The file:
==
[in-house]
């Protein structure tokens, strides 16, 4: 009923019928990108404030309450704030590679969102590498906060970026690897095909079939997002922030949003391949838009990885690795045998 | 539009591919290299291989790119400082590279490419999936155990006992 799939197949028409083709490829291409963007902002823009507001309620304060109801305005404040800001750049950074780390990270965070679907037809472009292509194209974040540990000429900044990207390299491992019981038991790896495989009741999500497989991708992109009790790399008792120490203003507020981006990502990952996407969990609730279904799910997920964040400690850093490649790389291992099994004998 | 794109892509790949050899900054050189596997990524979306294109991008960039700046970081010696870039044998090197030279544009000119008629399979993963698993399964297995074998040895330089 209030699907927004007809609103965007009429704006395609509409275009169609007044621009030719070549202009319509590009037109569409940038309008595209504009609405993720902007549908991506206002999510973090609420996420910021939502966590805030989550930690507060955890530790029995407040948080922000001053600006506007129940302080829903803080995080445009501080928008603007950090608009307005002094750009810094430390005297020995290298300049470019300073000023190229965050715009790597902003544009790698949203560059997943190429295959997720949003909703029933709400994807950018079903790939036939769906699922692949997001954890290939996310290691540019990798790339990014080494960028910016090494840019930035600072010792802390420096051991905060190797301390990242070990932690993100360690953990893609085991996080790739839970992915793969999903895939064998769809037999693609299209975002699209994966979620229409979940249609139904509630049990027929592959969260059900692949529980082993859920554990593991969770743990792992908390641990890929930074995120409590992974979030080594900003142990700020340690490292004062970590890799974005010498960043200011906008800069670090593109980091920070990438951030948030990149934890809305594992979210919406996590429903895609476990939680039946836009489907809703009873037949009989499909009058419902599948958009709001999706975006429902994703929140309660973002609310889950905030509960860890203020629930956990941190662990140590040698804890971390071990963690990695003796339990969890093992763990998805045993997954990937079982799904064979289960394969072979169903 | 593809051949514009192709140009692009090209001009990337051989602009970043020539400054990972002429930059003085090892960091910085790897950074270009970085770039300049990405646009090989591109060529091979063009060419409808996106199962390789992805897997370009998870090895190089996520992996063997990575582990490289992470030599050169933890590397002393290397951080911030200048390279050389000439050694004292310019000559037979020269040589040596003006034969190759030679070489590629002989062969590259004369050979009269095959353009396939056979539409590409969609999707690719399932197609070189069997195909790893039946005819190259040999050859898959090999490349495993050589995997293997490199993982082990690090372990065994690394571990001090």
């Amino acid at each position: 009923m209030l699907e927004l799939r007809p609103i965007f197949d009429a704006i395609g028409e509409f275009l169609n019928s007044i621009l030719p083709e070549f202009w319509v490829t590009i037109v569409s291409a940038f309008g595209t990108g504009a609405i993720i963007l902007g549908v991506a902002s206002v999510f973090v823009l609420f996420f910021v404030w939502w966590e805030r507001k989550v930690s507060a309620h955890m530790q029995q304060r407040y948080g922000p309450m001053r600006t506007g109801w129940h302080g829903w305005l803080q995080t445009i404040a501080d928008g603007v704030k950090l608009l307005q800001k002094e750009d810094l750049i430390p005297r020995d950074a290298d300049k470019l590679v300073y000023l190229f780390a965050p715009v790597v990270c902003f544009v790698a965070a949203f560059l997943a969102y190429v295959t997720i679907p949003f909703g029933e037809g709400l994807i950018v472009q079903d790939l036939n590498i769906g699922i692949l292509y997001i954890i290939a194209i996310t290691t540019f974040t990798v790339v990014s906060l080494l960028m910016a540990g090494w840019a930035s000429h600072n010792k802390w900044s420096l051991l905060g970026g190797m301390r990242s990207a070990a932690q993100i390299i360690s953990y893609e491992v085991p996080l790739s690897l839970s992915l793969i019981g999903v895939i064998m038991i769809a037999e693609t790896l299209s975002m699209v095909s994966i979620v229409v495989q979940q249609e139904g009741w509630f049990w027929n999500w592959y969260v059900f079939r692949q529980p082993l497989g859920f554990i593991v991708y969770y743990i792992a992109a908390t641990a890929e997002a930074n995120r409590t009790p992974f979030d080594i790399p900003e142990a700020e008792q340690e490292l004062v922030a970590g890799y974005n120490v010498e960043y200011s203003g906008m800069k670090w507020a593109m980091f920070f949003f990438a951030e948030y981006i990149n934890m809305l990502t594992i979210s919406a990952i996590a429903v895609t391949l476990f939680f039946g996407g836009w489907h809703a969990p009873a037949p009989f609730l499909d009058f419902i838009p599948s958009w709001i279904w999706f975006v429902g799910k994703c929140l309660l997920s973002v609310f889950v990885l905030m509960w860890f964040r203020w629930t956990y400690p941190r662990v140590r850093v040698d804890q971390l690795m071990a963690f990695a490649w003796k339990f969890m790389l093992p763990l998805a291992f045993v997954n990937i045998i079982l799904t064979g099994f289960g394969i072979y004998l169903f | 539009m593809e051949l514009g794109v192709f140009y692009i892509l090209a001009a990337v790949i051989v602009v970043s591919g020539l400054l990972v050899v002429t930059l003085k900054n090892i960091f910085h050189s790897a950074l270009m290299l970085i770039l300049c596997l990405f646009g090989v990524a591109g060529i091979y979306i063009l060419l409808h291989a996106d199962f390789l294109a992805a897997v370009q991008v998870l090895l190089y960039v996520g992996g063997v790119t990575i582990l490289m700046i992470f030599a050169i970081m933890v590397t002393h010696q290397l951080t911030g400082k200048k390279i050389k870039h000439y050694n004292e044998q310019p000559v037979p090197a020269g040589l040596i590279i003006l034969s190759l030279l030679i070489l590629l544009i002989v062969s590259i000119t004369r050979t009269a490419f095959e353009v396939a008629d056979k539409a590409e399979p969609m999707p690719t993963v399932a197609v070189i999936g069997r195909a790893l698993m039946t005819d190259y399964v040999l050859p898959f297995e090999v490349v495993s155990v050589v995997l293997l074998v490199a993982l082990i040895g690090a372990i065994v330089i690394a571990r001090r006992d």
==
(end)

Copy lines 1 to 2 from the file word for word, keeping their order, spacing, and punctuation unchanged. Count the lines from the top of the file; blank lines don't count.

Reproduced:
[in-house]
């Protein structure tokens, strides 16, 4: 009923019928990108404030309450704030590679969102590498906060970026690897095909079939997002922030949003391949838009990885690795045998 | 539009591919290299291989790119400082590279490419999936155990006992 799939197949028409083709490829291409963007902002823009507001309620304060109801305005404040800001750049950074780390990270965070679907037809472009292509194209974040540990000429900044990207390299491992019981038991790896495989009741999500497989991708992109009790790399008792120490203003507020981006990502990952996407969990609730279904799910997920964040400690850093490649790389291992099994004998 | 794109892509790949050899900054050189596997990524979306294109991008960039700046970081010696870039044998090197030279544009000119008629399979993963698993399964297995074998040895330089 209030699907927004007809609103965007009429704006395609509409275009169609007044621009030719070549202009319509590009037109569409940038309008595209504009609405993720902007549908991506206002999510973090609420996420910021939502966590805030989550930690507060955890530790029995407040948080922000001053600006506007129940302080829903803080995080445009501080928008603007950090608009307005002094750009810094430390005297020995290298300049470019300073000023190229965050715009790597902003544009790698949203560059997943190429295959997720949003909703029933709400994807950018079903790939036939769906699922692949997001954890290939996310290691540019990798790339990014080494960028910016090494840019930035600072010792802390420096051991905060190797301390990242070990932690993100360690953990893609085991996080790739839970992915793969999903895939064998769809037999693609299209975002699209994966979620229409979940249609139904509630049990027929592959969260059900692949529980082993859920554990593991969770743990792992908390641990890929930074995120409590992974979030080594900003142990700020340690490292004062970590890799974005010498960043200011906008800069670090593109980091920070990438951030948030990149934890809305594992979210919406996590429903895609476990939680039946836009489907809703009873037949009989499909009058419902599948958009709001999706975006429902994703929140309660973002609310889950905030509960860890203020629930956990941190662990140590040698804890971390071990963690990695003796339990969890093992763990998805045993997954990937079982799904064979289960394969072979169903 | 593809051949514009192709140009692009090209001009990337051989602009970043020539400054990972002429930059003085090892960091910085790897950074270009970085770039300049990405646009090989591109060529091979063009060419409808996106199962390789992805897997370009998870090895190089996520992996063997990575582990490289992470030599050169933890590397002393290397951080911030200048390279050389000439050694004292310019000559037979020269040589040596003006034969190759030679070489590629002989062969590259004369050979009269095959353009396939056979539409590409969609999707690719399932197609070189069997195909790893039946005819190259040999050859898959090999490349495993050589995997293997490199993982082990690090372990065994690394571990001090």